by Lowman S. Henry | November 05, 2007

PA legislature has lost all credibility

“The pay raise lowered many Pennsylvanians’ respect for the legislature and shredded its dignity and credibility.”

Are those the words of Clean Sweep activist Russ Diamond? Or, perhaps uttered by an angry radio talk show host? No, the comment came from State Representative Tom Tangretti of Greensburg who recently announced his plans to retire after a 20-year career in the state House of Representatives.

Tangretti voted against the now infamous pay raise. He spoke out in favor of its repeal. He even challenged his own party’s leadership. Having personally acted in an honorable manner it appears he cannot any longer stomach serving in a legislative body that has brought so much dishonor upon itself.

Even after a wave of voter revulsion resulted in one quarter of the General Assembly being replaced last year, the legislature has been unable to significantly reform itself, or come to grips in any meaningful way with the many serious problems which confront the commonwealth. As Representative Pete Dailey said recently: “For the 50 people elected here as reformers, your record right now is zero. And for the rest of us sitting here as legislators that were here prior to the election . . . our record is zero.”

In fact, the crisis of confidence in state government continues to grow. Not only are most reform measures stalled or dead, but an investigation by Attorney General Tom Corbett into the so-called “bonus-gate” scandal has further shaken the legislature.

There has for years been a revolving door of legislative staff taking leave during election years to campaign for their bosses and returning to their jobs in the “off years.” Corbett is investigating whether or not that practice has crossed the line and become a defacto taxpayer-paid subsidy for campaign staff. Subpoenas have been flying, at least one former legislator is singing like a canary, and indictments appear to be imminent.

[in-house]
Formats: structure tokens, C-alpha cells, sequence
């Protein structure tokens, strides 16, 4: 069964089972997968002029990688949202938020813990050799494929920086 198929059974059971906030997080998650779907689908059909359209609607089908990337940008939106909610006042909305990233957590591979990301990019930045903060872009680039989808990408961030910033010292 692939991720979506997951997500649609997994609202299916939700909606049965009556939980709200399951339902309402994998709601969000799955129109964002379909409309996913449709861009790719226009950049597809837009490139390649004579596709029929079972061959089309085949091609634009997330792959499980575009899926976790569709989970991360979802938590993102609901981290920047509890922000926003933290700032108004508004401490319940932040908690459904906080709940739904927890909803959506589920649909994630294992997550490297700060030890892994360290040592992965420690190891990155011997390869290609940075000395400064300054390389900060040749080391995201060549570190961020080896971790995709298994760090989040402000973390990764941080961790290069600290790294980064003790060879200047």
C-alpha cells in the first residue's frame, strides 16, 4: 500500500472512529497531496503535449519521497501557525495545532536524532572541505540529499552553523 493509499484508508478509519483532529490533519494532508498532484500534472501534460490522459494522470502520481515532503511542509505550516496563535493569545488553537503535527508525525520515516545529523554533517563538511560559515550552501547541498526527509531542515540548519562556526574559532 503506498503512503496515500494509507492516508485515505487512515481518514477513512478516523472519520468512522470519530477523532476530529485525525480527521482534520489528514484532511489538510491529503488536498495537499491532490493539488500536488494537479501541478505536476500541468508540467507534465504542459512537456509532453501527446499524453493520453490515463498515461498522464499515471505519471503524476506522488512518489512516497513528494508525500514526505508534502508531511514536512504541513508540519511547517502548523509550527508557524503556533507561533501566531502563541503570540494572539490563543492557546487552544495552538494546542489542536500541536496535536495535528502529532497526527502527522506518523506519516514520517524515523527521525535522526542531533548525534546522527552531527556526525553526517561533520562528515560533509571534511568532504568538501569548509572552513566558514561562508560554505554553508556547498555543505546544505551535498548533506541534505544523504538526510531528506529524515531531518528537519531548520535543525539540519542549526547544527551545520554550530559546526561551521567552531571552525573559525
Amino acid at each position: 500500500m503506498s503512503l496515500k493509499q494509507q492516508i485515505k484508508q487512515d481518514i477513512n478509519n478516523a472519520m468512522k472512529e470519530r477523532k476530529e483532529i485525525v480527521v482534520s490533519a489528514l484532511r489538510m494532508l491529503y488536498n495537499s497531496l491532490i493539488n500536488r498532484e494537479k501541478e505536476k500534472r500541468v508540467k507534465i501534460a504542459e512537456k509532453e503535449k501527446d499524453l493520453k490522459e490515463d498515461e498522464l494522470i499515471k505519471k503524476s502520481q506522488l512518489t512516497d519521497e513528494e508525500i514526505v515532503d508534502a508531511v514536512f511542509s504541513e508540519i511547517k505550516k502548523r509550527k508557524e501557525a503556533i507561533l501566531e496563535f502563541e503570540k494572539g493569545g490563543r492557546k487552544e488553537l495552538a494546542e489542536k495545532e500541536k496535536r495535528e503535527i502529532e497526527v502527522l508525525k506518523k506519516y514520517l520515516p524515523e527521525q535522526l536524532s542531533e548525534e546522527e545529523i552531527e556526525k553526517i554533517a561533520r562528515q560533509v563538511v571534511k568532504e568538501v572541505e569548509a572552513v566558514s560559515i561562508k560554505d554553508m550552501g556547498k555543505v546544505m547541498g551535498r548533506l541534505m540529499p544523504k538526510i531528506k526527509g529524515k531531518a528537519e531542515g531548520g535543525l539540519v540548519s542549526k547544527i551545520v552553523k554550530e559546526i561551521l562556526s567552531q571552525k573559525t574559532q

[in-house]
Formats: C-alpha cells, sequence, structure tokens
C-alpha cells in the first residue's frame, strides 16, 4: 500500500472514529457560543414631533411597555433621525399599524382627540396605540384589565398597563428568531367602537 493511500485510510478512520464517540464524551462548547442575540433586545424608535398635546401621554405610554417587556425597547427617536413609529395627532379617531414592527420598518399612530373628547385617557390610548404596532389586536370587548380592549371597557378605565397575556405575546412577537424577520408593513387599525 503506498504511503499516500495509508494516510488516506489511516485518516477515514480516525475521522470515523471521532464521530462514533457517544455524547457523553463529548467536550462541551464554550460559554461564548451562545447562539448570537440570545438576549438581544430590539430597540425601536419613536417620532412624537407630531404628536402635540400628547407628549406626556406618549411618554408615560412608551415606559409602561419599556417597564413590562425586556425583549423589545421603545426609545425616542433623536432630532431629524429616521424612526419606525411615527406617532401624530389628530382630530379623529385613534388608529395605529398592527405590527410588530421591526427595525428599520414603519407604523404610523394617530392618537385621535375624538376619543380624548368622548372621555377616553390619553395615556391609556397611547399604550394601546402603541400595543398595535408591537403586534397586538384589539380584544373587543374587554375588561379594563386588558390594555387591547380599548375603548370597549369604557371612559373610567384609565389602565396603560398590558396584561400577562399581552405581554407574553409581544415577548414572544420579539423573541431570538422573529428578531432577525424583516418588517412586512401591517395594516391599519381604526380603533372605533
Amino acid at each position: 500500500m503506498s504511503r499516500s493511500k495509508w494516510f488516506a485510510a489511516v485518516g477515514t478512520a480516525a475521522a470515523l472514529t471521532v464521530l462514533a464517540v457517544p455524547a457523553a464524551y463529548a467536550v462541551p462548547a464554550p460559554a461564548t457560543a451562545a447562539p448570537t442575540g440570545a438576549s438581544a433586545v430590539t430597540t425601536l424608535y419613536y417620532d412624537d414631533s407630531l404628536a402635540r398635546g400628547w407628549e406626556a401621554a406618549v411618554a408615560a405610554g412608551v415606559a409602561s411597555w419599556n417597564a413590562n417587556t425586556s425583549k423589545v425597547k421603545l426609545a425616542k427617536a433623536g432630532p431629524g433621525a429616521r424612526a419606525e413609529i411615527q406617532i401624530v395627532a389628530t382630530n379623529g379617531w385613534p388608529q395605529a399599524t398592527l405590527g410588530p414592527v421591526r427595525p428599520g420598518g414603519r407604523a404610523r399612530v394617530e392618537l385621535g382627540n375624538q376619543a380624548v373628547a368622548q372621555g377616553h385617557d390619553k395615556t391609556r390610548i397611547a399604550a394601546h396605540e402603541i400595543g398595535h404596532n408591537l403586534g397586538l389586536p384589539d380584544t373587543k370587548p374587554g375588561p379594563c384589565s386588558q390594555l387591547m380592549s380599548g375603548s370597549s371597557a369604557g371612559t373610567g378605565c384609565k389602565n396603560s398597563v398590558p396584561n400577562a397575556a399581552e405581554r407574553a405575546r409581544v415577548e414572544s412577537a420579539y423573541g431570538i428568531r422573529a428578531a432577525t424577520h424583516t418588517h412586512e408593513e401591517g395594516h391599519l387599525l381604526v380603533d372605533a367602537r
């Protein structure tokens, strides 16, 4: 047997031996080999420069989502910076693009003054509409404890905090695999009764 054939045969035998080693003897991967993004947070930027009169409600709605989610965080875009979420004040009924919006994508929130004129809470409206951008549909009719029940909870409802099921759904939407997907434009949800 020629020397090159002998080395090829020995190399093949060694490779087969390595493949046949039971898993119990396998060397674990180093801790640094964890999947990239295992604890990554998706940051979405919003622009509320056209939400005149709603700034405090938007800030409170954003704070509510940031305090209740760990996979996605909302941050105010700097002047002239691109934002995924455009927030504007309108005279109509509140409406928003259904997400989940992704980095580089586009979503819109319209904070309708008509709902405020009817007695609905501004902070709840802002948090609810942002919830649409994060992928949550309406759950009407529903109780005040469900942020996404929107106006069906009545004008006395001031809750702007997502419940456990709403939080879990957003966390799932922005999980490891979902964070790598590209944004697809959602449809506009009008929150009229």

If indictments occur they likely will reach to the highest levels of legislative leadership. Corbett, himself up for re-election next year, will have to turn a blind eye to party affiliation when seeking indictments. It is possible, if not probable that legislators from both parties will be indicted; meaning the reputation of the entire institution will be further sullied.

And then there is the ongoing appearance of a legislature for sale to special interests. The Associated Press recently reported that $37 million was spent by lobbyists during the first half of this year to influence legislation. Included among the perks lobbyists bestowed on legislators were meals, airplane tickets, hotels rooms, and other gifts.

When they aren’t showering gifts upon lawmakers, many lobbyists are busy stuffing contributions into their campaign coffers. It is no coincidence that the most influential special interests in town are also those who contribute the most money to campaigns. Go to a fundraiser for almost any legislator and most of those in the room will be lobbyists.

It is an unseemly symbiotic relationship. Special interests pay lobbyists, lobbyists contribute to legislators, legislators pass laws favorable to special interests. While every interest, special or not, has a right to free speech and a right to advocate on their own behalf; the system in Harrisburg has become so overt and so pervasive as to be downright tawdry.

Add all this together and throw in the inability of the General Assembly to take effective action on a wide range of pressing issues and you get a corruption tinged, dysfunctional institution that is utterly failing to serve its intended purpose.

Worse the Pennsylvania legislature has become an embarrassment. So much so that even a 20-year veteran like Tom Tangretti feels the need to retire while he can still do so with his personal dignity intact. This raises several concerns: first, if the good guys retire with what does that leave us? And, second how many potential candidates will pass on seeking legislative office because they don’t want their good names to be associated with the cesspool on the Susquehanna?

All of this presents a challenge to those members of the General Assembly who are reform-minded, who are of character, and who seriously want to do the work of we the people. The time has come for them to get off the back benches and take charge. The situation is getting worse by the day and will soon – if it has not already – be past the point of no return.